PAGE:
Book Review: Predictably Irrational
Predictably Irrational by Dan Ariely does a great job of demolishing the idea that people make decisions in a rational manner. Ariely, a behavioral economist at Duke, describes dozens of experiments that show how we procrastinate, when we cheat, how we interpret prices (definitely a neuromarketing hot button), and much more. Ariely’s work is fascinating at least in part because of the simplicity of most of his experiments. Instead of using multi-million dollar fMRI machines, Ariely’s work tends to involve a simple concept, a few props, and willing subjects (always plentiful on college campuses). The simplicity is deceptive, though, because the results demonstrate the complexity of the brain’s decision-making process.
I’m going to discuss some of the pricing topics Ariely covers in subsequent posts, but here’s an example of how a seemingly trivial experiment can yield interesting, and perhaps unexpected results. Ariely wanted to better understand how people like the Enron executives responsible for fleecing millions from shareholders and retirees could do that, but would likely be unwilling to steal ten dollars from an old lady’s purse. He theorized that it’s easier to steal when the object is one step removed from cash, noting that you might steal a pencil from your work place but probably not the money to buy a pencil. So, he set out with six-packs of Coke and plates containing six one-dollar bills. He scurried through the dorms at MIT looking for communal refrigerators, and placed either Cokes or a money plate in each fridge.
What do you think he found 72 hours later? Surely, placing money in an area accessible by many people is crazy… it would be gone in minutes, right? In fact, the Cokes started disppearing within hours and were completely gone by the third day. The money, meanwhile, was untouched in every case, and Ariely finally removed the plates and recovered it all.
To further explore the idea that separating cheating or theft from actual money makes it easer, Ariel conducted another experiment that paid subjects for math problems they solved correctly. The subjects were divided into three groups – one carefully controlled so that cheating was impossible, and two groups where the answer sheets were destroyed and the subjects self-reported the number they had solved. Of the two cheating-enabled groups, one was paid directly while the other collected tokens which could be redeemed for cash on the other side of the room.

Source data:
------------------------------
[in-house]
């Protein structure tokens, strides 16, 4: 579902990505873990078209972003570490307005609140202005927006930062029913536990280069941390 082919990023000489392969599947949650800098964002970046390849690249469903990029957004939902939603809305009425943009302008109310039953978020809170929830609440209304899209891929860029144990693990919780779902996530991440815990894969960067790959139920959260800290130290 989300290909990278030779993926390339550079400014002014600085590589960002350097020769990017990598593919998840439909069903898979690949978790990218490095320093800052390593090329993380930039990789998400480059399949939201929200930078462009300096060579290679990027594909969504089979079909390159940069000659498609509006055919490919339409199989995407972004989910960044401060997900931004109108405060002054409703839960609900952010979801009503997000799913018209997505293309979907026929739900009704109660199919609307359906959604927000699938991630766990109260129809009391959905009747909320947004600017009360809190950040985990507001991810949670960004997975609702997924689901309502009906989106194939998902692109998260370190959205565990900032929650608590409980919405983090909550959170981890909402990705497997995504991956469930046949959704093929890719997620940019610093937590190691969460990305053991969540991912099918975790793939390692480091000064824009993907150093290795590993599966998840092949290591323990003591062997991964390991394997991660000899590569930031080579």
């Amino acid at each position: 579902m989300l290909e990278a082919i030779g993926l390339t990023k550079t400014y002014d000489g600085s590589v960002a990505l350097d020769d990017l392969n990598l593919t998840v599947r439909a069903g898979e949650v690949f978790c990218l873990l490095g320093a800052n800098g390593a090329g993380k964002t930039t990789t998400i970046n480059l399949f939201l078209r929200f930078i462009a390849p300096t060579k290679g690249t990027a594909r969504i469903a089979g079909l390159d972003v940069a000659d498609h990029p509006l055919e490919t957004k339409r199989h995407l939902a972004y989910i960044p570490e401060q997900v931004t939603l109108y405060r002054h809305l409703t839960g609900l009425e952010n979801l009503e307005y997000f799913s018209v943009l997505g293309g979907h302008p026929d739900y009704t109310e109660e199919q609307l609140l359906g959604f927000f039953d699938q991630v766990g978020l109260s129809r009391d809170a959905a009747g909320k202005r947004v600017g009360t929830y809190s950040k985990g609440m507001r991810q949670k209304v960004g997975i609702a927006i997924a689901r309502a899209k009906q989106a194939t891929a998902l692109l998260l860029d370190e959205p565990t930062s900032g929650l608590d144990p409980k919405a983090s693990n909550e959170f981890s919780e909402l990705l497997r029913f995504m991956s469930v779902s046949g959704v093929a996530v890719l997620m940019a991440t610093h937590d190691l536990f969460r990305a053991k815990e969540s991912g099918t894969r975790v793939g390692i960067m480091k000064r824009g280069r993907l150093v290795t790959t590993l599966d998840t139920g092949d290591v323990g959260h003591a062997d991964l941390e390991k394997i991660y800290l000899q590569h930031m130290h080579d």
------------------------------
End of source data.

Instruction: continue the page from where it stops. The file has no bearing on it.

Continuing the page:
Unsurprisingly, perhaps, those that could cheat to get higher pay did so. While the controlled group solved an average of 3.5 problems, the first group of potential cheaters (paid in cash) solved 6.2 problems. Amazingly, the token-paid group of cheating-enabled subjects solved an average of 9.4 problems. The seemingly insignificant separation of the cash payment by the token exchange more than doubled the rate of cheating (and, the score indicates, made cheating almost universal).
Ariely seems like he’d be an ineresting guy to share a beer with. In fact, you might find him serving you a beer – in one of his experiments, he and a few cohorts pretended to be waiters in a popular bar to see how beer preferences were affected by the decisions of others at the table.
Predicatably Irrational is written in an informal and easy-going style that, combined with Ariely’s straightforward experimental techniques, makes the book an enjoyable read for anyone interested in human behavior. Those interested in neuromarketing and neuroeconomics will particularly appreciate Ariely’s research on pricing: how our brains make (apparently) irrational choices when confronted with products at different prices, how “free” is exceptionally potent, and more. I highly recommend the book, and I’ll discuss more of Ariely’s work in the coming days. For rational commentary on the irrational, check out Ariely’s own blog.
The book has generated a lot of coverage in the blogosphere. Here are just a few recent comments:
FT’s Books: “…each story remains separate and strangely non-enticing. Try Freakonomics or The Tipping Point for more excitement.”
Daniel Wahl: “Speak for yourself, brother.” (Mr. Wahl believes himself to be rational.)
Strategic Profits: “It?s simply a must-read for every marketer and business owner.”
Jenny Doh: “It’s a fascinating book.”
Funeral Words: “Chapter 1 alone, which shows the impact of packaging in the magazine business, is worth the price of the book.”
Daily Speculations: “a great read… has provided some deep insights into personal trading and many common everyday situations.”